As Walt Disney's direct involvement in the Disney Company declined, so too did the overall standard of their work. 101 Dalmatians came at a time when Disney was diversifying into live-action films, television and theme parks; after the box-office failure of Sleeping Beauty, there was even talk of shutting down the animation division. Through a combination of rudimentary technology and priorities being elsewhere, the film is not quite the children's classic it is made out to be. But even the weakest efforts from the Golden Age manage to keep us entertained, and the film comes through thanks to a riveting final act. 101 Dalmatians is notable first and foremost from a personnel point of view. Not only was Walt's direct involvement being reduced, but the film represents a passing of the torch to a new generation who would guide the company through the 1970s and 1980s. In this case Clyde Geronomi and Hamilton Luske, who directed for Disney throughout the 1950s, are paired with Wolfgang Reitherman, who would later helm Robin Hood and The Rescuers. While Reitherman had previously collaborated with Geronomi and Luske on Sleeping Beauty, this was the first Disney film on which his directorial stamp was the dominant one. The major innovation that Reitherman oversaw with Disney was the introduction of Xerox photography. In essence this involved being able to transfer the original pencil drawings by animators directly onto animation cels, eliminating the need for inkers to go in and flesh out the original outlines before colour was added. While this process reduced the number of drawings needing to be reproduced, and thereby saved Disney a lot of money, the standard of animation was visibly lower. The initial animators were used to drawing sketchily, producing drawings of general movement which would have detail added by the inkers. Having fired all their inkers, Disney were left with whatever rough drawings their initial animators produced, and the only way to beautify them was with the choice of colour. The best way to illustrate the point for those who aren't technically minded is to compare 101 Dalmatians with Sleeping Beauty. Though many of its character designs are very angular and striking, Sleeping Beauty looks and feels like a film carefully laboured over, as if every frame had been shaped with a chisel until its edges were smooth enough. Its colours range from the gentle browns of the wood to the demonic red, black and green of Maleficent. With 101 Dalmatians, the animation looks like it has been deliberately simplified, with much less going on in every frame. The colours are a paler assortment of pastel shades, and there has been much less effort expended to cover the replication of characters' faces. You simply don't get the sense that every single one of the Dalmatians was designed and drawn to be different. Instead the same faces turn up time and time again - not to mention the lifting of previous characters in the shop window cutaway, and arguably the recycling of the four elephants from Dumbo into the four cows. For the most part, 101 Dalmatians is an honest, enjoyable, silly little pantomime. It takes the dog's-eye-view conceit of Lady and the Tramp, in which we barely saw a human face, and plays everything in broader strokes with simpler characters. While in Lady and the Tramp there was tension between pet and owner in the form of a child, Roger and Anita (whom we see from the start) get on just fine and there is no obstacle between them and their pets. They're the equivalent of the king and queen in a theatrical pantomime: they don't do much in the story, they just run the kingdom in which the protagonists live. The antagonists in the film are equally broad. Out of all the Disney villains, Cruella De Vil is the most pantomime and exaggerated until Medusa in The Rescuers (who was effectively a rip-off of Cruella). Her name, the fancy dress, the exaggerated movements and the evil laugh - everything is over-the-top funny, in contrast to the gleeful menace of the fairy tale villains. Her goons, Horace and Jasper, obey the double act dynamic that dates back to Laurel and Hardy: one of them is stupid but thinks he's smart, the other one is quite smart but is made to think he's stupid. Not only are the characters straight out of pantomime, but aspects of the plot are as baggy as a sub-par amateur production. There are at least two occasions where the film resorts to the characters watching television - and while the second time there is a point to it, it's an indication of how little is going on that the characters are so easily side-tracked. Moreover, the montages of the dogs covering ground are dragged out so much, that it can feel like entire seasons pass before they get from London to the countryside. The plot of 101 Dalmatians is pretty simple: a woman who wants some fur coats kidnaps a load of puppies, who are rescued by two adult dogs and adopted by the adults' owners. But the first hour is so stretched out that all we have to sustain ourselves is our on-going empathy with the characters and anything that happens which is unintentionally funny. The empathy is assured because both the dogs and their owners are too nice to get in a huff about, while most of the hilarity comes from Nanny. Although she's styled like a plainer version of Merryweather from Sleeping Beauty, she's voiced by the same actress that played Madame Mim in The Sword in the Stone. Whenever she gets excited, you're just waiting for her to change size and shape as she dances and bounces through her lines. Perhaps the biggest problem with 101 Dalmatians is that it doesn't have the same scale or ambition as the earlier works. Some of this is inherent in the source material: for all the appeal of Dodie Smith's novel, the parks and streets of London don't have the grandeur of a castle in a faraway land, or a forest filled with evil trees. But more than that, the more modern, conservative setting corresponds to the lack of anything magical in the animation or the story's execution. Disney himself had deep reservations about the film, and held a grudge against the art director Ken Anderson until a few weeks before his death in 1966. Up to around the hour mark, 101 Dalmatians comes across as a perfectly passable if not particularly engaging children's film. Depending on your attachment to the early works of Disney, that observation will either induce despair or disinterest. There's nothing about the film that is objectionable or striking, but it keeps us engaged on a certain level. And then, as we enter into the last 20 minutes, everything changes for the better, giving us a final act which, in the context of what has gone before, it pretty startling. The shift occurs when all the dogs and Sergeant Tibbs the cat have been backed into a corner by Horace and Jasper. Suddenly the colour scheme shifts from a series of dusty, grey-brown tones to the same full-on, Technicolor red that Alfred Hitchcock used in Vertigo. Not only are things brighter and more intense, but the pace begins to pick up. Having taken its sweet time to get the dogs to the countryside, it becomes a genuine race against time to get them back, and the obstacles keep coming to prevent their journey from being easy. From this moment on, everything about the film that had been harmless and silly suddenly gains a sense of weight. Cruella stops being a pantomime dame who is evil for its own sake, and takes on a more dangerous, obsessive quality. The close-ups of her in the car are quite freaky, with spiralling eyes that foreshadow Who Framed Roger Rabbit and expressions that clearly influenced the design of Ursula in The Little Mermaid. Both her stealthy patrols of the town and the final chase are genuinely tense, with the action building to a great climax and a solid reunion. On the strength of its last 20 minutes, 101 Dalmatians stops being merely a decent film and secures its status as a genuinely good one. While the story has none of the power or memorable qualities of the earlier works of Disney, the characters are always likeable and it has the same enjoyably silly spirit as a pantomime. It can't claim any pride of place within the Disney canon, but it serves as a decent introduction for younger viewers.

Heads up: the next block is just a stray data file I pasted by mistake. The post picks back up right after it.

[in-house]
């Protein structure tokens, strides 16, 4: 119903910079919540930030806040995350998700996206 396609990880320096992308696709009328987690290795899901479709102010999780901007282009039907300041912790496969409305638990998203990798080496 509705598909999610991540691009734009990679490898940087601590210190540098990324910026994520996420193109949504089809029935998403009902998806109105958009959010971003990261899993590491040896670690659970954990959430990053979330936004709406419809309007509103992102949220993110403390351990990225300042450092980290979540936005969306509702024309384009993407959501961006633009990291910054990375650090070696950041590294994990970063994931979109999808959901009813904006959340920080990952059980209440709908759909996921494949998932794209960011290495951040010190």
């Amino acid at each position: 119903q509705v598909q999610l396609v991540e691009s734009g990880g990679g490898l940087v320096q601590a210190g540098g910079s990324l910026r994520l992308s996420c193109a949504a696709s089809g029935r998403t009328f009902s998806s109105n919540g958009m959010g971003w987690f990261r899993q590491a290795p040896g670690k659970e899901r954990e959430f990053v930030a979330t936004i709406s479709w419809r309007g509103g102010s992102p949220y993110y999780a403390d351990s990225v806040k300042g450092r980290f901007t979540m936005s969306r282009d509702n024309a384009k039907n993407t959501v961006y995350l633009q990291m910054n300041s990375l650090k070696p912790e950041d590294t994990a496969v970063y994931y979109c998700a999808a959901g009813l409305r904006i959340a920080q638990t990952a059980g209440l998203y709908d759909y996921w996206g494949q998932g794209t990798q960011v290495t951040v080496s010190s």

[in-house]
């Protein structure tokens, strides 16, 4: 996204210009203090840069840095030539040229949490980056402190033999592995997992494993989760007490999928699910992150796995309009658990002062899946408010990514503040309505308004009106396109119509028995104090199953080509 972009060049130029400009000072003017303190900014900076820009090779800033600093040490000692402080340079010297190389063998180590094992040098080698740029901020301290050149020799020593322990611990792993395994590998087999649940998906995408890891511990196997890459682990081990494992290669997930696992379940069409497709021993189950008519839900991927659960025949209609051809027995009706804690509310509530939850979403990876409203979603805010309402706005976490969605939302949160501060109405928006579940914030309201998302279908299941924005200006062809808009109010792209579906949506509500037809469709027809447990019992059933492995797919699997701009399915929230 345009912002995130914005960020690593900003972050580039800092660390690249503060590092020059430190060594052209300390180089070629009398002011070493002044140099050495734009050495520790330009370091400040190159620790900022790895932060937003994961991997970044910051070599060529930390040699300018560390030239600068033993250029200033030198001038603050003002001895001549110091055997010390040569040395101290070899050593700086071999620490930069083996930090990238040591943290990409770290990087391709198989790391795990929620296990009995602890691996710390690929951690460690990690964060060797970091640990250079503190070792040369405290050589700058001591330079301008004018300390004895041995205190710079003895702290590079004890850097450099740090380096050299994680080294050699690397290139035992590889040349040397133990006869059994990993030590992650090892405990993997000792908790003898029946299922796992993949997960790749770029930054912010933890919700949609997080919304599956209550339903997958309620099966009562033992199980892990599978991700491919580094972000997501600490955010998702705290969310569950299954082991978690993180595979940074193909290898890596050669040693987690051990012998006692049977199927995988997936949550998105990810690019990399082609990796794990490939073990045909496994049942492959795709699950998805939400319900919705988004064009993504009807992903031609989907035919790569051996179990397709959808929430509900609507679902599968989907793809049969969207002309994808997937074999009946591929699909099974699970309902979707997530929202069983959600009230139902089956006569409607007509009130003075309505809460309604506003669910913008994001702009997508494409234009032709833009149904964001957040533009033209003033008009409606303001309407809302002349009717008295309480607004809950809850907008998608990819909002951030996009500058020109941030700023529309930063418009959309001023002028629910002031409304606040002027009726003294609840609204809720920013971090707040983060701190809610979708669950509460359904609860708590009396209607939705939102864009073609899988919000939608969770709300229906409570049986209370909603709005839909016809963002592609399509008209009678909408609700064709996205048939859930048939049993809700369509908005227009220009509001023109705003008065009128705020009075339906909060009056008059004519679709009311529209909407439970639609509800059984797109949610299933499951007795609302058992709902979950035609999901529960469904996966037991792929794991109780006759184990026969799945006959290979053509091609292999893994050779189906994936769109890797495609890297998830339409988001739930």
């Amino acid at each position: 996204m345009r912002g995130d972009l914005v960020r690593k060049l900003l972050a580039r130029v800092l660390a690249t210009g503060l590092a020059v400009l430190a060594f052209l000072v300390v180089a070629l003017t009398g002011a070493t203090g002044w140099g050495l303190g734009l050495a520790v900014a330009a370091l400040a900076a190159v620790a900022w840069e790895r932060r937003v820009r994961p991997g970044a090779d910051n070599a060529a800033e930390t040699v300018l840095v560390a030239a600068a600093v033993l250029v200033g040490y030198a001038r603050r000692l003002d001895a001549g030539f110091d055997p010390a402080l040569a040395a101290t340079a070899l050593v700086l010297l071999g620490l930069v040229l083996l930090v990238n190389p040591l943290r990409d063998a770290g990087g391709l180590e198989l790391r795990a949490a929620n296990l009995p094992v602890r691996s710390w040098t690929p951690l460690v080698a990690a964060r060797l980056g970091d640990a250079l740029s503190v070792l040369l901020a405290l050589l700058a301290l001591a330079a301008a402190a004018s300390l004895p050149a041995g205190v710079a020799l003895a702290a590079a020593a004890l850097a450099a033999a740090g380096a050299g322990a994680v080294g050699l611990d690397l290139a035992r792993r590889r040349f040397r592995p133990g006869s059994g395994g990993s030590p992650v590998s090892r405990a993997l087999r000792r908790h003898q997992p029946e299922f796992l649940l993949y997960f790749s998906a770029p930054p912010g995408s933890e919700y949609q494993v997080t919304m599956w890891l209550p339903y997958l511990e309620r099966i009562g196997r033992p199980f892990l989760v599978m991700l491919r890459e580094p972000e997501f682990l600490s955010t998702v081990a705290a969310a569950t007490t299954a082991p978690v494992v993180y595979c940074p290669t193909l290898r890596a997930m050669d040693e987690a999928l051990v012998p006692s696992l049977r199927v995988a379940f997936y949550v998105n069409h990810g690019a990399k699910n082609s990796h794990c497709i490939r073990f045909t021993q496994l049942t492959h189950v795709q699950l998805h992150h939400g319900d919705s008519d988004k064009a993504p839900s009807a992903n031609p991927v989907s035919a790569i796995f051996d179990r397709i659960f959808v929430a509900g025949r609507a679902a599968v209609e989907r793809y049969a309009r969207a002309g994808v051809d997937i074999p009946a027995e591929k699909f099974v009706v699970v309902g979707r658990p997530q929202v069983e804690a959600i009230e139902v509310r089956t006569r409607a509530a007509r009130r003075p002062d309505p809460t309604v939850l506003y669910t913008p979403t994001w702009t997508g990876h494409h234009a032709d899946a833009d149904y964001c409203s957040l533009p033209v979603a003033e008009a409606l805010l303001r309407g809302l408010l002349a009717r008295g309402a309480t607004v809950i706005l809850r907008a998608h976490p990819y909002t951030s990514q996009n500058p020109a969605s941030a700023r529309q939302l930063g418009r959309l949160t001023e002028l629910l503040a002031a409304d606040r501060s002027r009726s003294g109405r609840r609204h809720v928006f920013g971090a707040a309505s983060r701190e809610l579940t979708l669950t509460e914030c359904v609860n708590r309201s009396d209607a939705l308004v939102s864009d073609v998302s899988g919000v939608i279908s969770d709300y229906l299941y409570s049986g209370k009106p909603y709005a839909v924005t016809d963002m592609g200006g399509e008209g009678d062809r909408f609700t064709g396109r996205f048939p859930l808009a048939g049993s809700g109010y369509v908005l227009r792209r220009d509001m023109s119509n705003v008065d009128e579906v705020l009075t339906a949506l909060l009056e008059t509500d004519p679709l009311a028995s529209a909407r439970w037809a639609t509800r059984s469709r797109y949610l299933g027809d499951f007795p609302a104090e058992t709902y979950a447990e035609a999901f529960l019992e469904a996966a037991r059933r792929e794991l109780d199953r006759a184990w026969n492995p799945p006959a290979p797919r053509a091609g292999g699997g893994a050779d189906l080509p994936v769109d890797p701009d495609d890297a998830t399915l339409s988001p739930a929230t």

Daniel Mumby
Daniel Mumby

Super Reviewer